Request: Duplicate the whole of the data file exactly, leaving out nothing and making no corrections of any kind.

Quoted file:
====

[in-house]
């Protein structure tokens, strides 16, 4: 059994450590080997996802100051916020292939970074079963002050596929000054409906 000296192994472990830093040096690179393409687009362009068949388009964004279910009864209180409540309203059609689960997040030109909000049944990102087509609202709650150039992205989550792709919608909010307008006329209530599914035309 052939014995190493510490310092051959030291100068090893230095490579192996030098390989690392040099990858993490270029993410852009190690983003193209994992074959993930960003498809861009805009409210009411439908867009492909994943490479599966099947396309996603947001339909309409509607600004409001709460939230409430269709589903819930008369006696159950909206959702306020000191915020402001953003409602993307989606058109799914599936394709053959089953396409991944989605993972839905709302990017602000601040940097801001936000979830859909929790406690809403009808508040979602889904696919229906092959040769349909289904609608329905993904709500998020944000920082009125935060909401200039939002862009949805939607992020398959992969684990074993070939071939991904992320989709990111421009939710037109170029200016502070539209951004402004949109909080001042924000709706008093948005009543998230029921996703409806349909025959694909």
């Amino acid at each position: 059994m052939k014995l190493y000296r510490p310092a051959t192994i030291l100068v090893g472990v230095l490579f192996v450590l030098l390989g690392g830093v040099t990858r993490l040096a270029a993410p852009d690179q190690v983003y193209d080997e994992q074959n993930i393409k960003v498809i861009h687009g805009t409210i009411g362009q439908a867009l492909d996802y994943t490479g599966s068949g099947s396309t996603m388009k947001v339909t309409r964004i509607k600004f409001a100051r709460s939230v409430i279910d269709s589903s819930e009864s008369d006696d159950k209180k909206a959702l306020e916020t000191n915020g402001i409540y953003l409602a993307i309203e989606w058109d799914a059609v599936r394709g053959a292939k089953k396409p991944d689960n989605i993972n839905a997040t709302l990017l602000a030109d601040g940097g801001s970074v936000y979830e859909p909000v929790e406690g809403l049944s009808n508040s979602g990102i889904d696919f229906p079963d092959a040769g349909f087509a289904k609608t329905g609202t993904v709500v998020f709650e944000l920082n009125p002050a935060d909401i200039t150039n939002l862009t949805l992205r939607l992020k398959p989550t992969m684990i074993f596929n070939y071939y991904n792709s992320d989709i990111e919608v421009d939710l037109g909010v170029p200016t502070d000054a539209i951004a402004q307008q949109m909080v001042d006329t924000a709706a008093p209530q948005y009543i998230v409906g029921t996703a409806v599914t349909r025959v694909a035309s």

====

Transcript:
[in-house]
């Protein structure tokens, strides 16, 4: 059994450590080997996802100051916020292939970074079963002050596929000054409906 000296192994472990830093040096690179393409687009362009068949388009964004279910009864209180409540309203059609689960997040030109909000049944990102087509609202709650150039992205989550792709919608909010307008006329209530599914035309 052939014995190493510490310092051959030291100068090893230095490579192996030098390989690392040099990858993490270029993410852009190690983003193209994992074959993930960003498809861009805009409210009411439908867009492909994943490479599966099947396309996603947001339909309409509607600004409001709460939230409430269709589903819930008369006696159950909206959702306020000191915020402001953003409602993307989606058109799914599936394709053959089953396409991944989605993972839905709302990017602000601040940097801001936000979830859909929790406690809403009808508040979602889904696919229906092959040769349909289904609608329905993904709500998020944000920082009125935060909401200039939002862009949805939607992020398959992969684990074993070939071939991904992320989709990111421009939710037109170029200016502070539209951004402004949109909080001042924000709706008093948005009543998230029921996703409806349909025959694909």
């Amino acid at each position: 059994m052939k014995l190493y000296r510490p310092a051959t192994i030291l100068v090893g472990v230095l490579f192996v450590l030098l390989g690392g830093v040099t990858r993490l040096a270029a993410p852009d690179q190690v983003y193209d080997e994992q074959n993930i393409k960003v498809i861009h687009g805009t409210i009411g362009q439908a867009l492909d996802y994943t490479g599966s068949g099947s396309t996603m388009k947001v339909t309409r964004i509607k600004f409001a100051r709460s939230v409430i279910d269709s589903s819930e009864s008369d006696d159950k209180k909206a959702l306020e916020t000191n915020g402001i409540y953003l409602a993307i309203e989606w058109d799914a059609v599936r394709g053959a292939k089953k396409p991944d689960n989605i993972n839905a997040t709302l990017l602000a030109d601040g940097g801001s970074v936000y979830e859909p909000v929790e406690g809403l049944s009808n508040s979602g990102i889904d696919f229906p079963d092959a040769g349909f087509a289904k609608t329905g609202t993904v709500v998020f709650e944000l920082n009125p002050a935060d909401i200039t150039n939002l862009t949805l992205r939607l992020k398959p989550t992969m684990i074993f596929n070939y071939y991904n792709s992320d989709i990111e919608v421009d939710l037109g909010v170029p200016t502070d000054a539209i951004a402004q307008q949109m909080v001042d006329t924000a709706a008093p209530q948005y009543i998230v409906g029921t996703a409806v599914t349909r025959v694909a035309s």